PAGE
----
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Diversity, per se, is not a bad thing. Indeed, it’s a very good thing. Everyone benefits from the experience of going to school with others unlike themselves. But the idea that one’s experience and values are deeply shaped by gender and race – facts about oneself that can never be changed – encourages the view that our power to reflect critically on our values and to change them is severely limited. And that idea strikes at the heart of the liberating promise of all liberal education. Students who accept this view will not see themselves as standing on the common ground of their humanity, but be inclined, instead, to think that others who do not have the same defining, and unchangeable, characteristics must approach the question of life’s meaning in fundamentally different ways. That undermines the spirit of shared engagement on which any authentic and enlightening approach to the question depends.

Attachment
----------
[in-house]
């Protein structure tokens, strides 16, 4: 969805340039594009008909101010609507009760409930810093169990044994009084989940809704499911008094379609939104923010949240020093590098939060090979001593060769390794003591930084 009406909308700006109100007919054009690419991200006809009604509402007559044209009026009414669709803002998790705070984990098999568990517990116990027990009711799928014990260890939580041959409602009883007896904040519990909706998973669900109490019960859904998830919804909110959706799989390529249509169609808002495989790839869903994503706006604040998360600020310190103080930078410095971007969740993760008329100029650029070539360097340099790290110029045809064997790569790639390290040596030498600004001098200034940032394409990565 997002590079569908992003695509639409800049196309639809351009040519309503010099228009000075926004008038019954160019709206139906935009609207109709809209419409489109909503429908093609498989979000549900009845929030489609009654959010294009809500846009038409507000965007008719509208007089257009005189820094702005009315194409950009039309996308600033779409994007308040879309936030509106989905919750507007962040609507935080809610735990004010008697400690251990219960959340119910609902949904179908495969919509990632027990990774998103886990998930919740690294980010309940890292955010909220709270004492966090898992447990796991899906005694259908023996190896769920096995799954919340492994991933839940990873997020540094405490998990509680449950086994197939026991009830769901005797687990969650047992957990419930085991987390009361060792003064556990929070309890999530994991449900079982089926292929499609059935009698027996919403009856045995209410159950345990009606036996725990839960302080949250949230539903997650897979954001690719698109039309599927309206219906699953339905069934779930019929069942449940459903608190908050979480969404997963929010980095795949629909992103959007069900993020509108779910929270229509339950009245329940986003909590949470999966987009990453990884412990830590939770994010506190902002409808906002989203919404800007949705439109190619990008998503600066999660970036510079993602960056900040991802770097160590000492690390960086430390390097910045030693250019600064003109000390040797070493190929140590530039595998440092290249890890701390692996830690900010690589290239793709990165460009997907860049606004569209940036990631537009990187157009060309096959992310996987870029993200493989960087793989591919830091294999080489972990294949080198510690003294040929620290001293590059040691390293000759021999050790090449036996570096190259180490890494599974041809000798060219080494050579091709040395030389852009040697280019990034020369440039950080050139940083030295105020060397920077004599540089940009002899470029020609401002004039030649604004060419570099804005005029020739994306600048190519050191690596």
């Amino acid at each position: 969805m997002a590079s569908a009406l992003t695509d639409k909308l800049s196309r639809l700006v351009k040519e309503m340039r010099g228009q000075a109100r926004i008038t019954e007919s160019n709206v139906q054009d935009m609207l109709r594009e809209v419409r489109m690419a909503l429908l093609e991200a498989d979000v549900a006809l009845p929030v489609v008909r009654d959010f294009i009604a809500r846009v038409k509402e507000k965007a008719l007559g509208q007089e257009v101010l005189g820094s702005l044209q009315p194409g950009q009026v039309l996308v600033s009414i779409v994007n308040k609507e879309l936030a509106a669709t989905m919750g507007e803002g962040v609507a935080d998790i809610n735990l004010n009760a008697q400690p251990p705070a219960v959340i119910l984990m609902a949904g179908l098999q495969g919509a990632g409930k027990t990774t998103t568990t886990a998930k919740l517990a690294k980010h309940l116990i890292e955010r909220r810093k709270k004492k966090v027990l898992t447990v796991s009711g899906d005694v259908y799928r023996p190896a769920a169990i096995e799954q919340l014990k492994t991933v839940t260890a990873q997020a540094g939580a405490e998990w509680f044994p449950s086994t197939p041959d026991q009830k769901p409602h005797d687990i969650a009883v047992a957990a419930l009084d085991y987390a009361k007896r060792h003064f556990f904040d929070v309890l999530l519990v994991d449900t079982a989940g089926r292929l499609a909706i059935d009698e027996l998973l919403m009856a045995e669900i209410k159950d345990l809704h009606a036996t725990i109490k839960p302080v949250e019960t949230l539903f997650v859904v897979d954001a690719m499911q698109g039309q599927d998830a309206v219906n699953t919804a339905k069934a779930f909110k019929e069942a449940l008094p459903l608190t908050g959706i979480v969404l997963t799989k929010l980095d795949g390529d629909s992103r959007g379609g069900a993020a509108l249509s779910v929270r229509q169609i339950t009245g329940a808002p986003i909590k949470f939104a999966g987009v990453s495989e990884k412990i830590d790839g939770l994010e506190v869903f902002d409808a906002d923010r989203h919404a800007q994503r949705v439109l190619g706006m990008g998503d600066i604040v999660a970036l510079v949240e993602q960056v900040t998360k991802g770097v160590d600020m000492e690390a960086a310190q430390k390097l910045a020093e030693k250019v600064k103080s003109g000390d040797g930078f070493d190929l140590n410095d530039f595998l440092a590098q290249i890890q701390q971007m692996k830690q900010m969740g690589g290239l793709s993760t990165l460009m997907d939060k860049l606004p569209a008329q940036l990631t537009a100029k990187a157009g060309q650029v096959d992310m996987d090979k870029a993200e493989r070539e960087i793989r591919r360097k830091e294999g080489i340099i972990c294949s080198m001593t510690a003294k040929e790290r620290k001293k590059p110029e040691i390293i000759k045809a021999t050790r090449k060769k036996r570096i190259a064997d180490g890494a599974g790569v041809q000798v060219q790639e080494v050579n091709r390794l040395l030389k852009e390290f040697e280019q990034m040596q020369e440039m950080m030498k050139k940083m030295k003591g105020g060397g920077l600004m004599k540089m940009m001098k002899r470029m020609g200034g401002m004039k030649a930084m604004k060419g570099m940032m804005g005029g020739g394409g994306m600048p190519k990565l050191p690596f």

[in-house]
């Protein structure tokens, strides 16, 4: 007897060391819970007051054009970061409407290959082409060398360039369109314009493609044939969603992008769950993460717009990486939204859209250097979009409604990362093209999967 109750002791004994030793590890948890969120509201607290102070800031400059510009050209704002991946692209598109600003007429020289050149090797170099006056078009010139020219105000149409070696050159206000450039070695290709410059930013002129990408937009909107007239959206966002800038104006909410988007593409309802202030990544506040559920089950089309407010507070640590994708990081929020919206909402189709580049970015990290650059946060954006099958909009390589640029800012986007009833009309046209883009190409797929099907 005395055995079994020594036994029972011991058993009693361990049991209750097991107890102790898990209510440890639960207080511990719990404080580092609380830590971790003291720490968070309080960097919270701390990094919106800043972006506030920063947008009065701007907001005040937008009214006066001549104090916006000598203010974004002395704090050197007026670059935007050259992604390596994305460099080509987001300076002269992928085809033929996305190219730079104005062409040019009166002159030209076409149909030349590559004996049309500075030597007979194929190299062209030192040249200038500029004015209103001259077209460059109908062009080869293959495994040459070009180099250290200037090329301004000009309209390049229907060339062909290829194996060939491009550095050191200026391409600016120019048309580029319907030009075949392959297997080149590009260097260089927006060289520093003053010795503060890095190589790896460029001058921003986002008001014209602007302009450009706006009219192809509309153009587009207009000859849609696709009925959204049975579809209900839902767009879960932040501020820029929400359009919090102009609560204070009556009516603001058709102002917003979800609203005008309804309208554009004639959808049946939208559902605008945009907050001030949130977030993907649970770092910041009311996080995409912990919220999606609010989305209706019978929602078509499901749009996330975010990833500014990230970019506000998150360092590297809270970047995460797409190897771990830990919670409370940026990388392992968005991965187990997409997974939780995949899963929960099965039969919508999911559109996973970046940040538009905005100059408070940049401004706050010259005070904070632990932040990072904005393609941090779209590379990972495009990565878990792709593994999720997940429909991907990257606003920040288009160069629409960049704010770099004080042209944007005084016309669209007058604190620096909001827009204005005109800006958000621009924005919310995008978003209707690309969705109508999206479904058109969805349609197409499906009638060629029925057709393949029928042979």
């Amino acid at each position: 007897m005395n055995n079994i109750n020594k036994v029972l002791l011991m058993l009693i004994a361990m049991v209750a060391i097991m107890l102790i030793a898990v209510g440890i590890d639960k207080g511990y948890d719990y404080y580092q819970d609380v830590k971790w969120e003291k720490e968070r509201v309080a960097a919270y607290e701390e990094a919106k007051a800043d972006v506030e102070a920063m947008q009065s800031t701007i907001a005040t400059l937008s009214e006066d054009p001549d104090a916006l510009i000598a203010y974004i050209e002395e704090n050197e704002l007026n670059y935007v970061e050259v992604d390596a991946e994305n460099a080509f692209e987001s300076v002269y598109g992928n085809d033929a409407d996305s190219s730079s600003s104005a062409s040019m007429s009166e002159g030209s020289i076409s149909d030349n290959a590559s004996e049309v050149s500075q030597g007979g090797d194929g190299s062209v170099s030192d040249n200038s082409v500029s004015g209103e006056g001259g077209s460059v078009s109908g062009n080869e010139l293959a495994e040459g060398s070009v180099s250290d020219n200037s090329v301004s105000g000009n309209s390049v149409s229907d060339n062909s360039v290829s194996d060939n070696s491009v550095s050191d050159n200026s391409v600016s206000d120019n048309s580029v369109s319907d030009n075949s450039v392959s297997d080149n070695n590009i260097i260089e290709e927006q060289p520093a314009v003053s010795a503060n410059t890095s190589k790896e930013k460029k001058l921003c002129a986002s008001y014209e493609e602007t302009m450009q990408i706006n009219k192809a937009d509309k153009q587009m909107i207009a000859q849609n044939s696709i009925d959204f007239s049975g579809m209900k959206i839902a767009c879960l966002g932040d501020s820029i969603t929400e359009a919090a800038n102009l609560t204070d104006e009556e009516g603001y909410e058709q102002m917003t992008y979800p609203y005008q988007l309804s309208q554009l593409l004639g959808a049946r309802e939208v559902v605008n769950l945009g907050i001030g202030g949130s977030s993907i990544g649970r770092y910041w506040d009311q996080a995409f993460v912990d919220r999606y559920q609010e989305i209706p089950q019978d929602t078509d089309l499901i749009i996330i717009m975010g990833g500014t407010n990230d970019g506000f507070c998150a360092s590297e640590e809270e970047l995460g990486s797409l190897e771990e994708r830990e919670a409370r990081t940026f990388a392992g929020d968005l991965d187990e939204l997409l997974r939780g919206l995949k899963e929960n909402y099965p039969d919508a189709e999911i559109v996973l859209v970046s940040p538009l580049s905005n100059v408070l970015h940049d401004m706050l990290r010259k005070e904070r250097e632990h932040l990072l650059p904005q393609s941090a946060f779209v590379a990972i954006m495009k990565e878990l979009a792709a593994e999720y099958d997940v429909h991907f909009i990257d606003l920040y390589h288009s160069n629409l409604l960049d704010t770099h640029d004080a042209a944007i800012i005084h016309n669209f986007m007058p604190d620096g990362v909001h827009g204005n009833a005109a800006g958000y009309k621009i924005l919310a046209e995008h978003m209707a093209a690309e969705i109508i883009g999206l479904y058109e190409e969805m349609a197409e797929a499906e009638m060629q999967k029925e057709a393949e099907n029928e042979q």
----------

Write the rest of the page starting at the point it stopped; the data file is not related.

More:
Here is the whole interview.

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